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Shedding Light on PACE

Secton IV: How Does the Ocean Interact With Light

Light Attenuation Through the Ocean | What's That Stuff in the Water? | Measuring What's in the Ocean | Advanced Topic - Harmful Algal Blooms | What Makes Your Tea Brown?

Light Attenuation Through the Ocean

As we learned in the last section , light traveling through space – sunlight, starlight, light reflected off the moon's surface – contains a broader spectrum of wavelengths than the light that ultimately reaches Earth's surface. This reduction of certain wavelengths of light through the atmosphere is referred to as attenuation. Light attenuation also happens as light penetrates the ocean.

Similar to the atmosphere, light attenuation in the ocean is dependent on the concentration of "stuff" in the water. For example, light can shine all the water to the bottom of clear Caribbean waters, whereas you can barely see your hand beneath the surface in muddy river waters. Additionally, even in clear waters some wavelengths can penetrate further than others. For example, the red portion of sunlight is absorbed near the surface so only the blues are able to penetrate into deeper waters. But those can only go so far. Light is able to move much more readily through the atmosphere than the ocean. Under most conditions, only the faintest light reaches beyond the top 200 meters (650 feet) of the ocean, with waters deeper than 1 km (3300 feet) completely dark. To put this in perspective the light traveling from the top of the atmosphere to the Earth’s surface traveled 10,000 km. Read more about light in the ocean in this National Ocean Service article.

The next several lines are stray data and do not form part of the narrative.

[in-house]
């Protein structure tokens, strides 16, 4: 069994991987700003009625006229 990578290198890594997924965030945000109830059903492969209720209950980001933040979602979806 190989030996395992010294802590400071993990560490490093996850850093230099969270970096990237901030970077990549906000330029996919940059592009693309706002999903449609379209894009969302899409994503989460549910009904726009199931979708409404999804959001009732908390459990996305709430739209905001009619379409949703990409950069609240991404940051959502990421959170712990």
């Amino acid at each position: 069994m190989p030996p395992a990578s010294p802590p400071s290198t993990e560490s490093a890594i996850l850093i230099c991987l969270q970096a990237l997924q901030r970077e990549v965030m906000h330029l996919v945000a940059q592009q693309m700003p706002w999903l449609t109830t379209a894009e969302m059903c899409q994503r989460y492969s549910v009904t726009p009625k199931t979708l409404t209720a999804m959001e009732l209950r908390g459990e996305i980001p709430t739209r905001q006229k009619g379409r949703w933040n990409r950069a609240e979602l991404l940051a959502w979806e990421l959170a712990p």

What's That Stuff in the Water?

If you spend time around an aquatic body, be it a pond, stream, lake, or ocean shoreline, you’ll observe it isn't the same color or clarity all the time: it changes over seasons, or perhaps after a heavy rain. A usually clear stream turns muddy after a heavy rain from all the sediment and debris washed downstream. A pond can grow a nice "crop" of algae in the hot summer months, giving it green tint. The scientific term for "stuff" that interacts with light is optically active constituents (OACs). OACs can interact with incoming light to give color to our watery worlds. They span a wide size range from molecules (e.g., H2O) all the way up to meters–long kelp plants anchored along shallow shorelines. PACE's Ocean Color Instrument (OCI) is designed to collect light reflected from water bodies, known as reflectance. OCI data will help scientists to answer the important question, "What's that stuff in the water?" based on calculations of color, size, and concentration of OACs. To focus on ocean color, we also need data from the two polarimeter sensors on PACE (SPEXone and HARP2) working in tandem with the OCI, to help subtract the light contributed by the atmosphere a calculation called an atmospheric correction. Read more about atmospheric correction in the Ocean Optics Book. 

There are many ways to categorize OACs, but ocean scientists can group them in the following ways:

  • Water contains H2O molecules plus inorganic dissolved materials such as salt and CO2, each of which interacts in various ways with sunlight. In clear ocean waters, the effect of water on ocean color through both absorption and scattering of light in the visible range must be considered.
  • Colored dissolved organic material (CDOM) are small organic matter molecules with light-reacting properties in the visible range. CDOM is often created from decaying detritus, or plant matter. Need a better visual? Scroll down to What Makes Your Tea Brown?
  • Phytoplankton are microscopic organisms that live in the water column. Phytoplankton are mostly single-celled plants though some are also bacteria or protists. All phytoplankton photosynthesize, that is they have chlorophyll pigments that allow them to use the Sun's energy to fix carbon dioxide into organic matter.